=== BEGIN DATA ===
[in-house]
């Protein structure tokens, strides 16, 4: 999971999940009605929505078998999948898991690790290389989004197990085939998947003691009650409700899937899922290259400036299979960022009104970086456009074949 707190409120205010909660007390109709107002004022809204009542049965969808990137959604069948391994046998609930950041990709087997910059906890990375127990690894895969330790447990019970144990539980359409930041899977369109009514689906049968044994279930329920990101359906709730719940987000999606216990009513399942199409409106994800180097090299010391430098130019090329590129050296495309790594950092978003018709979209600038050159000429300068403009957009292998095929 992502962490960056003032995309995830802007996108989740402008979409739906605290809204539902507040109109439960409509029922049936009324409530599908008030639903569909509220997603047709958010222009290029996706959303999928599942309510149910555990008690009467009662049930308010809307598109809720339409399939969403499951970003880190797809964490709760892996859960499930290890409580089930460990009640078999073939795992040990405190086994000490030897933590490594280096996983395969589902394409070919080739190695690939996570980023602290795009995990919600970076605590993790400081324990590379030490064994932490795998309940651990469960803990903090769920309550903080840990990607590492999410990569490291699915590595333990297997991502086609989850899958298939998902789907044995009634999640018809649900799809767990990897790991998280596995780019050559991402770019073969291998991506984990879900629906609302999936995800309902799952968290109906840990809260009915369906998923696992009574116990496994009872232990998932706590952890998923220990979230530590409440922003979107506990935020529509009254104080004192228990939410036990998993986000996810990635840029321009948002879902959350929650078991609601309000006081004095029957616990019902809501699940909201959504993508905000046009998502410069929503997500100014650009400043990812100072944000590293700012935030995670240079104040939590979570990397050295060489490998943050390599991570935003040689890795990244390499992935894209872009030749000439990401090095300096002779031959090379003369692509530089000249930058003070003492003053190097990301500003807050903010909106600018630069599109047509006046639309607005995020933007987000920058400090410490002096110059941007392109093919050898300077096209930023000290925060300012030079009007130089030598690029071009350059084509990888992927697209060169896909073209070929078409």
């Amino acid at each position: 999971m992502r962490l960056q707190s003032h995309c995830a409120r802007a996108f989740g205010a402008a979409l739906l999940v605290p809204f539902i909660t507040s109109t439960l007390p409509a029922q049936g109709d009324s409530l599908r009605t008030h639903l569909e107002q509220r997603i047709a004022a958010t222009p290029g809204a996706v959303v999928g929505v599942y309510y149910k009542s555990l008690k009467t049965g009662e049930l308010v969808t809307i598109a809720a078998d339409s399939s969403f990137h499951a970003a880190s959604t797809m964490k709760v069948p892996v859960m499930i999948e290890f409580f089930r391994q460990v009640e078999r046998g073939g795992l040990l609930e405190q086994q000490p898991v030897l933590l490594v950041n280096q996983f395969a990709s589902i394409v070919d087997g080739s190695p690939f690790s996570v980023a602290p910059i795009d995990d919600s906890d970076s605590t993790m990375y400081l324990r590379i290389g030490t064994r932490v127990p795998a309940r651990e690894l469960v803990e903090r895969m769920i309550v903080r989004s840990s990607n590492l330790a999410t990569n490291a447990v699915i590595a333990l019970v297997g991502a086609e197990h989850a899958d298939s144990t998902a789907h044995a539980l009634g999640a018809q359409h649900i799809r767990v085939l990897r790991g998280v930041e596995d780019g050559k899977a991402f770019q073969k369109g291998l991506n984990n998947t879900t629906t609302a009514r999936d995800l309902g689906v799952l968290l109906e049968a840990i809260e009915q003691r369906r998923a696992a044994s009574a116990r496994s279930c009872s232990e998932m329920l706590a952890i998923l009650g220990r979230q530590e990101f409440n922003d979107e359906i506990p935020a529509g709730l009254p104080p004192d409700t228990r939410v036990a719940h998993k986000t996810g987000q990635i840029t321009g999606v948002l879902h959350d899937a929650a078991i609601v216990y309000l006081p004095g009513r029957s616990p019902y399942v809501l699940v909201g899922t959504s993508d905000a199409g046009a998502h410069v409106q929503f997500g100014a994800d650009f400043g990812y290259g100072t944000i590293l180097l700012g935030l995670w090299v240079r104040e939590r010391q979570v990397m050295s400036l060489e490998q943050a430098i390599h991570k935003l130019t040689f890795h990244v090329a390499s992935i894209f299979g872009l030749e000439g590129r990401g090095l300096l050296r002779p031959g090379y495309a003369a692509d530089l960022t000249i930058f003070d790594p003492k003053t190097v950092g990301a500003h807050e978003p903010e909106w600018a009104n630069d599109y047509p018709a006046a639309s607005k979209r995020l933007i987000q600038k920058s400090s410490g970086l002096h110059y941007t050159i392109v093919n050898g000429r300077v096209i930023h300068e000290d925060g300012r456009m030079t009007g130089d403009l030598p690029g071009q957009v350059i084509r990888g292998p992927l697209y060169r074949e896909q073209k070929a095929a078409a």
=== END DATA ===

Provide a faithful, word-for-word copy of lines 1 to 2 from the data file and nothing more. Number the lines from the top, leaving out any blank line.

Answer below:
[in-house]
């Protein structure tokens, strides 16, 4: 999971999940009605929505078998999948898991690790290389989004197990085939998947003691009650409700899937899922290259400036299979960022009104970086456009074949 707190409120205010909660007390109709107002004022809204009542049965969808990137959604069948391994046998609930950041990709087997910059906890990375127990690894895969330790447990019970144990539980359409930041899977369109009514689906049968044994279930329920990101359906709730719940987000999606216990009513399942199409409106994800180097090299010391430098130019090329590129050296495309790594950092978003018709979209600038050159000429300068403009957009292998095929 992502962490960056003032995309995830802007996108989740402008979409739906605290809204539902507040109109439960409509029922049936009324409530599908008030639903569909509220997603047709958010222009290029996706959303999928599942309510149910555990008690009467009662049930308010809307598109809720339409399939969403499951970003880190797809964490709760892996859960499930290890409580089930460990009640078999073939795992040990405190086994000490030897933590490594280096996983395969589902394409070919080739190695690939996570980023602290795009995990919600970076605590993790400081324990590379030490064994932490795998309940651990469960803990903090769920309550903080840990990607590492999410990569490291699915590595333990297997991502086609989850899958298939998902789907044995009634999640018809649900799809767990990897790991998280596995780019050559991402770019073969291998991506984990879900629906609302999936995800309902799952968290109906840990809260009915369906998923696992009574116990496994009872232990998932706590952890998923220990979230530590409440922003979107506990935020529509009254104080004192228990939410036990998993986000996810990635840029321009948002879902959350929650078991609601309000006081004095029957616990019902809501699940909201959504993508905000046009998502410069929503997500100014650009400043990812100072944000590293700012935030995670240079104040939590979570990397050295060489490998943050390599991570935003040689890795990244390499992935894209872009030749000439990401090095300096002779031959090379003369692509530089000249930058003070003492003053190097990301500003807050903010909106600018630069599109047509006046639309607005995020933007987000920058400090410490002096110059941007392109093919050898300077096209930023000290925060300012030079009007130089030598690029071009350059084509990888992927697209060169896909073209070929078409």